BY NYREE NALJIAN
When I first heard about the ANCA Leo Sarkisian Internship, I was so excited to finally get involved with something that meant so much to me — my heritage and culture. Although this internship sounded like the perfect opportunity, I wondered if I would fit into this political organization since at school my schedule was primarily focused on accounting courses and other electives in business. At the time I was not very conversant in politics and the American political system, but I was optimistic about working for Hai Tahd and learning as much as I could absorb in a short two-month period.
Before I knew it, the day finally came. It was June 18th and I, along with my fellow interns, were walking to work on our first hot and humid day into the beautiful city of Washington D.C. It was so surreal as we walked our first steps to what would soon become the routine path to work. I could not believe that I was chosen for an incredible opportunity to work for the Armenian Cause and suddenly become immersed in the Armenian community working in the Hai Tahd office located in the heartland of the city just blocks away from the White House.
As I walked through the door of the ANCA office, I suddenly felt a warm feeling as if I belonged there. I could feel my heart pounding as I walked up the flights of stairs to meet my new staffers. When the moment arrived, I was overwhelmed with welcoming arms and cheerful faces. I was so honored to work in such a positive and encouraging atmosphere. When we finally got comfortable in the conference room, the area where we would be spending most of our days at the office, I was ready to embark on this 8-week journey.
Before I knew it we were already introduced our first project, expanding ANCA media outreach. Our job was to go through many different newspapers, both English and Armenian, to clip out all articles or photos that mention U.S. House and Senate Members and their support of an Armenian American initiative or effort. Suddenly, all the other interns grabbed stacks of newspapers eager to find and cut out many articles. I on the other hand, nervously went through the Armenian newspapers in hopes I would recognize some of the faces of the Congressmen. I found myself in trouble as I couldn’t go through one newspaper without going back to my computer and checking up a Representatives name. For the other interns this was clearly an easy task, but for me it was a struggle.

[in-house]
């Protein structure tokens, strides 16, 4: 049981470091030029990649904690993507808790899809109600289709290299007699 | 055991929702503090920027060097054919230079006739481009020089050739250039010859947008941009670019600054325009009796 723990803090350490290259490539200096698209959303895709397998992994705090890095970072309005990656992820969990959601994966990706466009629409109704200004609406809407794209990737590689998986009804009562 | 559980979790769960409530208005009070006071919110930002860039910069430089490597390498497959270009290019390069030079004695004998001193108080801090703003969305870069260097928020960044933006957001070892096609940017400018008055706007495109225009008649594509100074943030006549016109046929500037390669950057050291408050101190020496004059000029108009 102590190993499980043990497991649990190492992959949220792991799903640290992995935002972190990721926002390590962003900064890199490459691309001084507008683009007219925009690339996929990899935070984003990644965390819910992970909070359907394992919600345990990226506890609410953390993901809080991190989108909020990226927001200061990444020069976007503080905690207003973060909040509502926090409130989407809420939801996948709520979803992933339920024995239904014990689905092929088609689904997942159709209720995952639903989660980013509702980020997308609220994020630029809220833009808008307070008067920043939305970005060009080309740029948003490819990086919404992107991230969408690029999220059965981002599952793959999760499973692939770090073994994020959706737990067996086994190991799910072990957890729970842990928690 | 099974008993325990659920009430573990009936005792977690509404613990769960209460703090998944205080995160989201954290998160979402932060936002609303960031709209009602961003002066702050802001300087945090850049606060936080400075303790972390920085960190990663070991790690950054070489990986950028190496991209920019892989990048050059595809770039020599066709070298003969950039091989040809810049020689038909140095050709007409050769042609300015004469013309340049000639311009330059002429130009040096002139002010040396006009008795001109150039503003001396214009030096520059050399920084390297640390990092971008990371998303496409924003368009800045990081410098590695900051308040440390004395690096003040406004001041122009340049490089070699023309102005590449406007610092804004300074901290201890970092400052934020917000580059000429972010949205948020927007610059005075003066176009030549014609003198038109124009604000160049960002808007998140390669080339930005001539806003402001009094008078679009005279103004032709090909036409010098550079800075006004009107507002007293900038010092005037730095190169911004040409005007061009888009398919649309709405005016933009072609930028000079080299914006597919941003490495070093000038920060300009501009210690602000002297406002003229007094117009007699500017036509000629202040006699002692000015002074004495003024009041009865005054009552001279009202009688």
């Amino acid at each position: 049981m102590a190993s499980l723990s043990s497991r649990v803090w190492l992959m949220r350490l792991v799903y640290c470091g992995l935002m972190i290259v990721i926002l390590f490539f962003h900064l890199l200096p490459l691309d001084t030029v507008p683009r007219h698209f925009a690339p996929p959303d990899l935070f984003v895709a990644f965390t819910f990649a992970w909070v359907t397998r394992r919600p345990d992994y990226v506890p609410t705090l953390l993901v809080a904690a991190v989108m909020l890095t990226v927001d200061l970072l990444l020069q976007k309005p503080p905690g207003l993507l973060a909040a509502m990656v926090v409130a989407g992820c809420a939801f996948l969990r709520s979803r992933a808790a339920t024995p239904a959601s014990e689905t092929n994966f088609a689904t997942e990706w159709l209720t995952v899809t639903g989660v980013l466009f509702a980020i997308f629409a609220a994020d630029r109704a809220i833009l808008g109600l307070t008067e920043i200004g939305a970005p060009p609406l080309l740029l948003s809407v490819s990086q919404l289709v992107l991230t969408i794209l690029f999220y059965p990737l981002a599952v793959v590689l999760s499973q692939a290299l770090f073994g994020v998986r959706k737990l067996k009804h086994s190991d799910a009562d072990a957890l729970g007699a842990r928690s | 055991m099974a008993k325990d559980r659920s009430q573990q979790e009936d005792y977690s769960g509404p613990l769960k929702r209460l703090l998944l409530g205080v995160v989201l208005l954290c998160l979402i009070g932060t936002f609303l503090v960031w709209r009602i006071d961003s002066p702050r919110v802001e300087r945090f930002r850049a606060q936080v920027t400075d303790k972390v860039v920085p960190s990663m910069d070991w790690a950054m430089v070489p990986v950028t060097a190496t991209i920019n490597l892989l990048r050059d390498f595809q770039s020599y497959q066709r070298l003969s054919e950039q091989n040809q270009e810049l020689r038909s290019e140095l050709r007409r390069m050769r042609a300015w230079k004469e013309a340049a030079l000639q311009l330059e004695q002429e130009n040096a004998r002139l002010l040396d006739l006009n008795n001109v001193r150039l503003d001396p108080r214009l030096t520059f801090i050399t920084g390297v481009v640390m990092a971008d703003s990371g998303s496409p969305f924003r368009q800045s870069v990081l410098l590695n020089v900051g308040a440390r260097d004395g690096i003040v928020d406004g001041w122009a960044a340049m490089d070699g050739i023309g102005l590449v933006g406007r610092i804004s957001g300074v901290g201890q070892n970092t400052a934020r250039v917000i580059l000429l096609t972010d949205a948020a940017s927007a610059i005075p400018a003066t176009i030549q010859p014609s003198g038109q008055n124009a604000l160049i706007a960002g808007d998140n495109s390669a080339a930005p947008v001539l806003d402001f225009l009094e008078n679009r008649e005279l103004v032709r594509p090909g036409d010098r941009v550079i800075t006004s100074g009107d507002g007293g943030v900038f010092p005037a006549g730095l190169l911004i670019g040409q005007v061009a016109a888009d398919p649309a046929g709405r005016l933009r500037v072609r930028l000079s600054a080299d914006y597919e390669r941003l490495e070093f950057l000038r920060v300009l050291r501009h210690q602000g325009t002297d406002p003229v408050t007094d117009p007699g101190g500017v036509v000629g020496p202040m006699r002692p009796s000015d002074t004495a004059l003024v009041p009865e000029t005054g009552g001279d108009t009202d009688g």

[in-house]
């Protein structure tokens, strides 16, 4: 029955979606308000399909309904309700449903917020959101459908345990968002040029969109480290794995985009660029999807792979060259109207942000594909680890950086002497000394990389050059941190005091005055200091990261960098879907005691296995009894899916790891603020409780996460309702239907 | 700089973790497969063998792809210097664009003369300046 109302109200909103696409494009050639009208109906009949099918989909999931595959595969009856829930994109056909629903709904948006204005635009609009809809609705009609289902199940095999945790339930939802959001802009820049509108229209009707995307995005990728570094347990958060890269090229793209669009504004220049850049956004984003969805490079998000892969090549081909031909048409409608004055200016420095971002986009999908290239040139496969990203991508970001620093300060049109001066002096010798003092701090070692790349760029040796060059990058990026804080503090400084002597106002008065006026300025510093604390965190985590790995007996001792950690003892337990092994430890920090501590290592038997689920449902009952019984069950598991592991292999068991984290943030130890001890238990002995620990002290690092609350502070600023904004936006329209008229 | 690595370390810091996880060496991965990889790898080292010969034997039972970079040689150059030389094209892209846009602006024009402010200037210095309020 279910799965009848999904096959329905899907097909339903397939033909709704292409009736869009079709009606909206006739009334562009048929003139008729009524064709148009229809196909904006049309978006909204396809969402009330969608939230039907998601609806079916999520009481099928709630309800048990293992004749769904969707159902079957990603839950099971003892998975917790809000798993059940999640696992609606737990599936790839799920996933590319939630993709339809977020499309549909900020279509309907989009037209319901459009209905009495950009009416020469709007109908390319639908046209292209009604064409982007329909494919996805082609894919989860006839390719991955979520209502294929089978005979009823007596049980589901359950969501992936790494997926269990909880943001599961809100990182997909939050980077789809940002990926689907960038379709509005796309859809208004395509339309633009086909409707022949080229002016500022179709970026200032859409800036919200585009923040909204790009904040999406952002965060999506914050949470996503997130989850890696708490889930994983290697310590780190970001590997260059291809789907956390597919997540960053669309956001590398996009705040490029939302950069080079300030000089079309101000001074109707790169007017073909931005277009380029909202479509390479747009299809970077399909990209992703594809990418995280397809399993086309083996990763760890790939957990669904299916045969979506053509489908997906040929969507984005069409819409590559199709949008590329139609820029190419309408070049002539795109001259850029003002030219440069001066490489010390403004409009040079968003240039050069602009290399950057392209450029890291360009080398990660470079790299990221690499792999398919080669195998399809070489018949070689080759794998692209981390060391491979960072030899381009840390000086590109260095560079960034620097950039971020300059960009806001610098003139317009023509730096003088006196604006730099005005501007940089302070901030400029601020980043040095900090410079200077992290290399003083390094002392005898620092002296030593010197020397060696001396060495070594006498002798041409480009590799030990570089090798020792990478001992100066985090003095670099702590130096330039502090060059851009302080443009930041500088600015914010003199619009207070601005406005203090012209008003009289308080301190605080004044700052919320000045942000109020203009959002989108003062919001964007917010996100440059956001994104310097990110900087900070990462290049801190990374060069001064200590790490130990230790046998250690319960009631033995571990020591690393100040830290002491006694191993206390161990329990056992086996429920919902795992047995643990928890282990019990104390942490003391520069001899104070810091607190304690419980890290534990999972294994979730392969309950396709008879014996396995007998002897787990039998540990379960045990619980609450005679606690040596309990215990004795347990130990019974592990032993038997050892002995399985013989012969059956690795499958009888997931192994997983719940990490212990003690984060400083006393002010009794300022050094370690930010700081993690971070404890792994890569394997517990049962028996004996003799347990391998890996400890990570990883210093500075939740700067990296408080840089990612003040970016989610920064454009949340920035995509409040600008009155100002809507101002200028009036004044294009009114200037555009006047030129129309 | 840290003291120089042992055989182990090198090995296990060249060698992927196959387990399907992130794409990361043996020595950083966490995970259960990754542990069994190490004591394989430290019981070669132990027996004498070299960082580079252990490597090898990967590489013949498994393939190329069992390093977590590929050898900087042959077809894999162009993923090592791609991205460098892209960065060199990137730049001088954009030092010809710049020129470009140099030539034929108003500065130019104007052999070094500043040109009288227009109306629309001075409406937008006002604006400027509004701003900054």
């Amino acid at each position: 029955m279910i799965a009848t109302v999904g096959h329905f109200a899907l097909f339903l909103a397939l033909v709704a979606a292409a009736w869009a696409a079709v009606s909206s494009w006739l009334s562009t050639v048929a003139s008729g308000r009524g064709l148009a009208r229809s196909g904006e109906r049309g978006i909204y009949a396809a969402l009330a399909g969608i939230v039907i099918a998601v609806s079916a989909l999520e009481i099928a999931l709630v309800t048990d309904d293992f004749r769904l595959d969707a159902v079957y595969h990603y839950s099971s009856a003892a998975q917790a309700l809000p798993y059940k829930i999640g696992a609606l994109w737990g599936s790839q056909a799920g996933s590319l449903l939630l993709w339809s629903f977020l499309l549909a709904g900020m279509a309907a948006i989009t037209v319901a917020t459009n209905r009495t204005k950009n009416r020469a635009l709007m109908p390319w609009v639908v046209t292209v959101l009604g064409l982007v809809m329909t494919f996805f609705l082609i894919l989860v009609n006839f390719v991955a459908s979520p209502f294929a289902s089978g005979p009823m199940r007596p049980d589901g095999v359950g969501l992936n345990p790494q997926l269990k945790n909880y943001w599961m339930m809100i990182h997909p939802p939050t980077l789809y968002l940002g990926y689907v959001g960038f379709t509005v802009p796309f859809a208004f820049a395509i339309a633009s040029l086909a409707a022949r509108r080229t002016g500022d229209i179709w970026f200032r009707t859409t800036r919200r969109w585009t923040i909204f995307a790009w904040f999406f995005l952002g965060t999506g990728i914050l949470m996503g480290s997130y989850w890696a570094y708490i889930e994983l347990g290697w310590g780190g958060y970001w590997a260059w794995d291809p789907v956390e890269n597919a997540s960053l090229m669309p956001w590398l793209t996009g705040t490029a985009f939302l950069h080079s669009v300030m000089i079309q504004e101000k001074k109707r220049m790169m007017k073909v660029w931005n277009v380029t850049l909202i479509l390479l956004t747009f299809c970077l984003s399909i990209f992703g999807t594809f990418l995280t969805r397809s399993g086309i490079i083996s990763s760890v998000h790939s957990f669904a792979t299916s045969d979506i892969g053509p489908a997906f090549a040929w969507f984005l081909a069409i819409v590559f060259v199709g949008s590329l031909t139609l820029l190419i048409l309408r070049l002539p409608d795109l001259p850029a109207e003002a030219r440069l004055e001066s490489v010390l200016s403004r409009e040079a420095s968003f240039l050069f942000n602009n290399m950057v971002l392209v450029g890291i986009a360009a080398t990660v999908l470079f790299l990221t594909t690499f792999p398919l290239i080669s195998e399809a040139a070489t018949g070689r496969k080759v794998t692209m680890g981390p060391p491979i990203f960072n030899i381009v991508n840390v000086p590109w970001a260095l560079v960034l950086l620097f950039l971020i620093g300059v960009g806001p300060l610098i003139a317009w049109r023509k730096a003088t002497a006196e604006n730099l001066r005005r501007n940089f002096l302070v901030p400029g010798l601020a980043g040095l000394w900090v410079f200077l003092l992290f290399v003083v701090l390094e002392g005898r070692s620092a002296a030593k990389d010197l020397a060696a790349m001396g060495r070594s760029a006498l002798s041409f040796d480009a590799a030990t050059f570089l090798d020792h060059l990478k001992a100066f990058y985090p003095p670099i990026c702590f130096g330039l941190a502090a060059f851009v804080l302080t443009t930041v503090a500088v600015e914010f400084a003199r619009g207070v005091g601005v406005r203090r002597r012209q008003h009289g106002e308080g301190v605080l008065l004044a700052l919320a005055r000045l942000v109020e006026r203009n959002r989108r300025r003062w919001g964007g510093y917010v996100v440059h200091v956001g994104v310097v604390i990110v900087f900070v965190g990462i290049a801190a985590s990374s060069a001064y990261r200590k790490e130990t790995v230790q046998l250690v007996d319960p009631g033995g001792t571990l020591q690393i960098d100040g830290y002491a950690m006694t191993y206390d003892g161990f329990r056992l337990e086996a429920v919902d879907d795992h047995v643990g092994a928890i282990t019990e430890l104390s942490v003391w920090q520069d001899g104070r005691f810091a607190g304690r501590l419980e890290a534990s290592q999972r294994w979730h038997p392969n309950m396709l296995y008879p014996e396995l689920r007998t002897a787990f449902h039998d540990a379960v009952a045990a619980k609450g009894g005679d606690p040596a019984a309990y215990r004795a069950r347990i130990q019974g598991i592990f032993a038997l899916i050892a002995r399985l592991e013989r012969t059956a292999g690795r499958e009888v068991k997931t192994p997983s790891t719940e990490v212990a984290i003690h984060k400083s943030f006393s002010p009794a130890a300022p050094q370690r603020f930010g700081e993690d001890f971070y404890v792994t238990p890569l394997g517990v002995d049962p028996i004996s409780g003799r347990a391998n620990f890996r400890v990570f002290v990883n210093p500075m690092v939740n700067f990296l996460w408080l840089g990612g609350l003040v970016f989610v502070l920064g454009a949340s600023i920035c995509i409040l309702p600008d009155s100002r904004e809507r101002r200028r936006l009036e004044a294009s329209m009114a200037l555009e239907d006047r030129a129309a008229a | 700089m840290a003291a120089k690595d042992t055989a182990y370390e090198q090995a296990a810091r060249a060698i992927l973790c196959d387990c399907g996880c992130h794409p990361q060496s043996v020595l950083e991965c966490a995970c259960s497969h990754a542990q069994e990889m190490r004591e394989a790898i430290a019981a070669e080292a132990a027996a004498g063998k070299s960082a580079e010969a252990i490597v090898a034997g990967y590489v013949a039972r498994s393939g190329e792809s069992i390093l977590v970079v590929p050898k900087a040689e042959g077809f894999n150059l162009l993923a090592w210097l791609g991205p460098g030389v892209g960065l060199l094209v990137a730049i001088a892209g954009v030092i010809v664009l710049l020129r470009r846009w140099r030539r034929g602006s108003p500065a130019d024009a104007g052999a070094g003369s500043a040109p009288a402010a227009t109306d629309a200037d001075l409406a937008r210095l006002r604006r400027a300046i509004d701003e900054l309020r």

Our first speaker was Aram Hamparian, the Executive Director of ANCA. Before he spoke, he wanted to hear a background of each of us, including where we are from, what school we attend, and what we are majoring in. As we went around the table I quickly noticed a pattern. Mostly every one of the other interns had a background in political science or were trying to pursue a career in law or the political field. Without a single course of politics during my years at Pace University, I worried whether I was suitable for this internship.
The next couple of weeks, however, clearly proved me wrong. Suddenly I was taking trips back and forth to Capitol Hill with a very strong passion and was dedicated in gaining first-hand experience into the political system. I was honored to wear my ANCA pin and represent my Armenian ethnicity while I attended a Turkish foreign policy meeting and a hearing after the 2007 Turkish Elections; a meeting with Congressmen’s aids to encourage them to co-sponsor the Armenian Genocide Resolution; a meeting with my own Congressman, Scott Garrett, to thank him for all his support with the Resolution; a trip to the Armenian Embassy; and a protest in front of the Turkish Embassy marking the 33rd anniversary of Turkey’s illegal occupation of Cyprus.
With only one week left of this life-changing internship, I look back to the beginning where it all started and question my hesitation of fitting in. The truth is, I am Armenian and working on any issue of concern to the Armenian American community is where I belong. This internship has not only made me grow into a mature and proud Armenian it has been provided me with the tools to go back to my community and share the knowledge I have learned from the ANCA team members, speakers, and the other interns. Although it will be extremely hard for me to say goodbye to the Hai Tahd office, the dedicated folks who works there, and my lifetime friends next week, I look forward to going back to New Jersey and continuing on as a devout Armenian who will stand strong for the Armenian Cause.